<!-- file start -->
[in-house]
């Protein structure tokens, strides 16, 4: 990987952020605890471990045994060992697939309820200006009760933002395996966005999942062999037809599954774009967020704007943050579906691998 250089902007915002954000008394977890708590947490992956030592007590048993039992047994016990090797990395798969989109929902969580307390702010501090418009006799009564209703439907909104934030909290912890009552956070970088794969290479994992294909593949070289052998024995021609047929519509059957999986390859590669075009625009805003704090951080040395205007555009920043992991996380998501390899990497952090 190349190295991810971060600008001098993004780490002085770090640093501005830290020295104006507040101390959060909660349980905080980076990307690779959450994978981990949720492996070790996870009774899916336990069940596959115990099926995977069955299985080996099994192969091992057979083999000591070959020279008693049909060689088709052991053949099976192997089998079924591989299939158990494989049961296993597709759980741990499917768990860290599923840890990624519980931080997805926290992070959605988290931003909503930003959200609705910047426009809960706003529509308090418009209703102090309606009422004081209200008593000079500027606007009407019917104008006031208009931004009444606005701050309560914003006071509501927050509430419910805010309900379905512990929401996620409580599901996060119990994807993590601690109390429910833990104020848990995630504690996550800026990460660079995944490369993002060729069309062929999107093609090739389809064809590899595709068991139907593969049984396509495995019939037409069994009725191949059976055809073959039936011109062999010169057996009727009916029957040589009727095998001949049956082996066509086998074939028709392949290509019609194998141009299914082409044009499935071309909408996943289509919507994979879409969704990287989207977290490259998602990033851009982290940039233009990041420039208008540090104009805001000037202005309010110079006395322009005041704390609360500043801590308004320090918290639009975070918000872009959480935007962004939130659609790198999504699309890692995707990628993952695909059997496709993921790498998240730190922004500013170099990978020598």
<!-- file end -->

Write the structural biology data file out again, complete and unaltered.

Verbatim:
[in-house]
């Protein structure tokens, strides 16, 4: 990987952020605890471990045994060992697939309820200006009760933002395996966005999942062999037809599954774009967020704007943050579906691998 250089902007915002954000008394977890708590947490992956030592007590048993039992047994016990090797990395798969989109929902969580307390702010501090418009006799009564209703439907909104934030909290912890009552956070970088794969290479994992294909593949070289052998024995021609047929519509059957999986390859590669075009625009805003704090951080040395205007555009920043992991996380998501390899990497952090 190349190295991810971060600008001098993004780490002085770090640093501005830290020295104006507040101390959060909660349980905080980076990307690779959450994978981990949720492996070790996870009774899916336990069940596959115990099926995977069955299985080996099994192969091992057979083999000591070959020279008693049909060689088709052991053949099976192997089998079924591989299939158990494989049961296993597709759980741990499917768990860290599923840890990624519980931080997805926290992070959605988290931003909503930003959200609705910047426009809960706003529509308090418009209703102090309606009422004081209200008593000079500027606007009407019917104008006031208009931004009444606005701050309560914003006071509501927050509430419910805010309900379905512990929401996620409580599901996060119990994807993590601690109390429910833990104020848990995630504690996550800026990460660079995944490369993002060729069309062929999107093609090739389809064809590899595709068991139907593969049984396509495995019939037409069994009725191949059976055809073959039936011109062999010169057996009727009916029957040589009727095998001949049956082996066509086998074939028709392949290509019609194998141009299914082409044009499935071309909408996943289509919507994979879409969704990287989207977290490259998602990033851009982290940039233009990041420039208008540090104009805001000037202005309010110079006395322009005041704390609360500043801590308004320090918290639009975070918000872009959480935007962004939130659609790198999504699309890692995707990628993952695909059997496709993921790498998240730190922004500013170099990978020598």